By Anthony Harrup
MEXICO CITY -- The Bank of Mexico stepped into the exchange market Thursday for the first time in almost a year to support the peso, which hit new lows against the U.S. dollar on fears that protectionist measures by the incoming administration of U.S. President-elect Donald Trump could hurt the country's trade and investment.
The foreign-exchange commission, formed by central bank and Finance Ministry officials, said the dollar sales were to provide liquidity and ease the exchange volatility of recent days, and kept open the possibility of additional interventions.
A central-bank official confirmed the bank was active in the exchange market early Thursday.
The peso sank to a new all-time low against the dollar this week after Ford Motor Co. said it was canceling a planned $1.6 billion investment in a new assembly plant in Mexico that had been criticized by Mr. Trump. The decision led to concerns that other investments could be discouraged, limiting an important source of foreign income in Mexico.
The Bank of Mexico last intervened in the exchange market in February 2016, when it sold $2 billion after the peso reached new lows on the decline in oil prices, which affect Mexico's trade balance and federal government revenue.
At that time, the central bank also raised interest rates and suspended its scheduled dollar auctions in favor of spot interventions. The scheduled auctions, which took effect if the peso depreciated a set amount in a day, were depleting reserves without any notable benefit for the currency.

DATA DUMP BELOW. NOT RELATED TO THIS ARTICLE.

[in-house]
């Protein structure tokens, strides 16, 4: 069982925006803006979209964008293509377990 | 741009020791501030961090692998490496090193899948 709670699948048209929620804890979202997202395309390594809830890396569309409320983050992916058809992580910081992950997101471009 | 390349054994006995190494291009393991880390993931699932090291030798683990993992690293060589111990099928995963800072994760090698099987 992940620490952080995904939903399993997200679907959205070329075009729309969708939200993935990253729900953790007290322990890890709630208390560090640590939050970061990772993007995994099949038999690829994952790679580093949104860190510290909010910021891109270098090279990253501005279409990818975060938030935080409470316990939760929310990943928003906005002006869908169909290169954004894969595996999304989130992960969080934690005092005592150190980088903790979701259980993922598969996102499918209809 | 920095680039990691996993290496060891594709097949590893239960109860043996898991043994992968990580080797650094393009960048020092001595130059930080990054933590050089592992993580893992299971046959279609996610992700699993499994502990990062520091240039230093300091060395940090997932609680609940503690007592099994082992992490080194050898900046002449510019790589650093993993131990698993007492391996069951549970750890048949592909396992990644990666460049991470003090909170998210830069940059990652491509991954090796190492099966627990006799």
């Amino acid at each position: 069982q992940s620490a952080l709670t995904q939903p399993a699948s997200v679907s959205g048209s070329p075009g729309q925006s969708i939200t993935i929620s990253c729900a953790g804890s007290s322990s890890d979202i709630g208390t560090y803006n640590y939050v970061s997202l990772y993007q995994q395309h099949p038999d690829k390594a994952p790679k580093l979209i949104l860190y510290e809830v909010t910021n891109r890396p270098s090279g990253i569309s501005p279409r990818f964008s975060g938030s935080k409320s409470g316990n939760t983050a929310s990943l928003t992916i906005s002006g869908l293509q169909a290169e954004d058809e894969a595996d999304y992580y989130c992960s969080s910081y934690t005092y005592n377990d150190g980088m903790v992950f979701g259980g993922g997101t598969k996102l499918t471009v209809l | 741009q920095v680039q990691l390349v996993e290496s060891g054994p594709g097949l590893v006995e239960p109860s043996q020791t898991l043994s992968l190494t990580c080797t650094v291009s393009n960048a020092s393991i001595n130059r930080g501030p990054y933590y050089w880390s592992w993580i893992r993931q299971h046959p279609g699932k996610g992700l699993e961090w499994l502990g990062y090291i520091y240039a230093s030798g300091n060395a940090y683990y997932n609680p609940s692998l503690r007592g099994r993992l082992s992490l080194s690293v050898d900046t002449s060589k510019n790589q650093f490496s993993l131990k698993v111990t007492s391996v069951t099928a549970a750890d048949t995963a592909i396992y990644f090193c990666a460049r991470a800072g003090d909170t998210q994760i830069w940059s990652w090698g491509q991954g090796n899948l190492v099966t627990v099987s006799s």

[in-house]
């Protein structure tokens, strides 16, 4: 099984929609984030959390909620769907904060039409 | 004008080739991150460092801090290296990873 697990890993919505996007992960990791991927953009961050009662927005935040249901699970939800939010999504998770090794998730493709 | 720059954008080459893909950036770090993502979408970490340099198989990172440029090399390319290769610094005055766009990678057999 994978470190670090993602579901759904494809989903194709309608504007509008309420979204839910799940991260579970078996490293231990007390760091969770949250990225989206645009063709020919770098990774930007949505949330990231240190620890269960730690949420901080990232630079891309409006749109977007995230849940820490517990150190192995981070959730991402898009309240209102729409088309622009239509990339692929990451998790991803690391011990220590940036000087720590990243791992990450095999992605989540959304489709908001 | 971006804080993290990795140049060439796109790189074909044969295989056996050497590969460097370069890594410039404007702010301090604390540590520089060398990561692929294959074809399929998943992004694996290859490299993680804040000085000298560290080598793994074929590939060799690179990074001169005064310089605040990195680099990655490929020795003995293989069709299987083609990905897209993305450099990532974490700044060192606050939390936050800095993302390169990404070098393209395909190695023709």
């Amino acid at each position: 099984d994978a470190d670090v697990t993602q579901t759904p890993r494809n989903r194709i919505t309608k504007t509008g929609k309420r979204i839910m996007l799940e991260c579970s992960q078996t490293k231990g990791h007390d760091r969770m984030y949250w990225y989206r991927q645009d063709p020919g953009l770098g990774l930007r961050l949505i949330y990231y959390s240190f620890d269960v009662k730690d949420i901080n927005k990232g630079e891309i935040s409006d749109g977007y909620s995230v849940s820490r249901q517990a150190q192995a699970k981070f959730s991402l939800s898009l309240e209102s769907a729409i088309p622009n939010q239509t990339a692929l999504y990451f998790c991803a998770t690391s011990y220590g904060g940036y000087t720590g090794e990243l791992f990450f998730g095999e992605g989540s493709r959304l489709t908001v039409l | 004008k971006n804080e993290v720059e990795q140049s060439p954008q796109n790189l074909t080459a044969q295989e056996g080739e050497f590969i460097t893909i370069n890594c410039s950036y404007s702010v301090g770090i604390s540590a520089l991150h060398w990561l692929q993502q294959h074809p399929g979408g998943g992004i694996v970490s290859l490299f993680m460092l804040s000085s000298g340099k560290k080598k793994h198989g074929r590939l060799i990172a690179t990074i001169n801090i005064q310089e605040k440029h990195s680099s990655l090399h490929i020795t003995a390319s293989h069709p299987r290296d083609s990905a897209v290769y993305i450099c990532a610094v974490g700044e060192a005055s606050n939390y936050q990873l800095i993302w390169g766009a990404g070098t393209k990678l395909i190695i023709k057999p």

Mexico's foreign reserves ended 2016 at $176.5 billion, little changed from the end of 2015.The amount of the dollar sales will be reflected in next week's reserves report.
Thursday's decision to intervene was justified as the peso is excessively undervalued, Goldman Sachs economist Alberto Ramos said in a note. He estimated that the real effective exchange rate -- which takes into account a basket of currencies, trade and inflation -- has depreciated 41% since mid-2013.
"The current peso weakness is unprecedented outside the grip of a major crisis and is also visibly weaker than the level reached during the 2008-09 global financial crisis," he said.
The peso gave back some of its initial gains and was trading in Mexico City at around 21.4365 to the dollar around 1:15 p.m. EST, according to Infosel, compared with 21.5260 at the close Wednesday. It touched an all-time low of 21.6220 on Wednesday, Banco Base said.
The peso depreciated 17% against the dollar in 2016, affected by a widening trade deficit, increasing public debt levels that prompted ratings firms to change the sovereign credit outlook to negative and the impact of lower oil prices on the finances of state oil company Petróleos Mexicanos. Mr. Trump's rise in polls and eventual election victory also put pressure on the peso.
Concerns about the impact that a weaker currency could have on inflation, which accelerated toward the end of last year, prompted the Bank of Mexico to raise interest rates five times in 2016, increasing the overnight rate target to 5.75% from 3.25%.
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(END) Dow Jones Newswires
January 05, 2017 13:50 ET (18:50 GMT)
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